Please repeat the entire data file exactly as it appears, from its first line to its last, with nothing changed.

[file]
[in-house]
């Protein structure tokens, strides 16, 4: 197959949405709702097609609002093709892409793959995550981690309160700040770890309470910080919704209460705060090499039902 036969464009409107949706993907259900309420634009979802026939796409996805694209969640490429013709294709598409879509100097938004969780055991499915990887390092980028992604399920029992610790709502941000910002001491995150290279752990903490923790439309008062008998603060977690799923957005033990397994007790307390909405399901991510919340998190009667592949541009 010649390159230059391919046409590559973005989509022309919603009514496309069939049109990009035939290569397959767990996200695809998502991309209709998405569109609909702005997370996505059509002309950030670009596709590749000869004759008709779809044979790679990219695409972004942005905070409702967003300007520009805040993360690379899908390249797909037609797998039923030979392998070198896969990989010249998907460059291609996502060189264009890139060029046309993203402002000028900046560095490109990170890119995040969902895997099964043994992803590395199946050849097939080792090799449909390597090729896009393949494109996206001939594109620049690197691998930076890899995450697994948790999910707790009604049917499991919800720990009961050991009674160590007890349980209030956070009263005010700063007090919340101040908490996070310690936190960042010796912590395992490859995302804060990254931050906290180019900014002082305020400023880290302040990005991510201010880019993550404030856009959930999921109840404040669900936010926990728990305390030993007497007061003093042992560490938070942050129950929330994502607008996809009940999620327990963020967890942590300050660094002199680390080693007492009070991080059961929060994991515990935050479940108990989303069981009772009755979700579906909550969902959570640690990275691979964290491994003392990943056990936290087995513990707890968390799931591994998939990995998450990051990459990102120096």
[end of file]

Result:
[in-house]
């Protein structure tokens, strides 16, 4: 197959949405709702097609609002093709892409793959995550981690309160700040770890309470910080919704209460705060090499039902 036969464009409107949706993907259900309420634009979802026939796409996805694209969640490429013709294709598409879509100097938004969780055991499915990887390092980028992604399920029992610790709502941000910002001491995150290279752990903490923790439309008062008998603060977690799923957005033990397994007790307390909405399901991510919340998190009667592949541009 010649390159230059391919046409590559973005989509022309919603009514496309069939049109990009035939290569397959767990996200695809998502991309209709998405569109609909702005997370996505059509002309950030670009596709590749000869004759008709779809044979790679990219695409972004942005905070409702967003300007520009805040993360690379899908390249797909037609797998039923030979392998070198896969990989010249998907460059291609996502060189264009890139060029046309993203402002000028900046560095490109990170890119995040969902895997099964043994992803590395199946050849097939080792090799449909390597090729896009393949494109996206001939594109620049690197691998930076890899995450697994948790999910707790009604049917499991919800720990009961050991009674160590007890349980209030956070009263005010700063007090919340101040908490996070310690936190960042010796912590395992490859995302804060990254931050906290180019900014002082305020400023880290302040990005991510201010880019993550404030856009959930999921109840404040669900936010926990728990305390030993007497007061003093042992560490938070942050129950929330994502607008996809009940999620327990963020967890942590300050660094002199680390080693007492009070991080059961929060994991515990935050479940108990989303069981009772009755979700579906909550969902959570640690990275691979964290491994003392990943056990936290087995513990707890968390799931591994998939990995998450990051990459990102120096």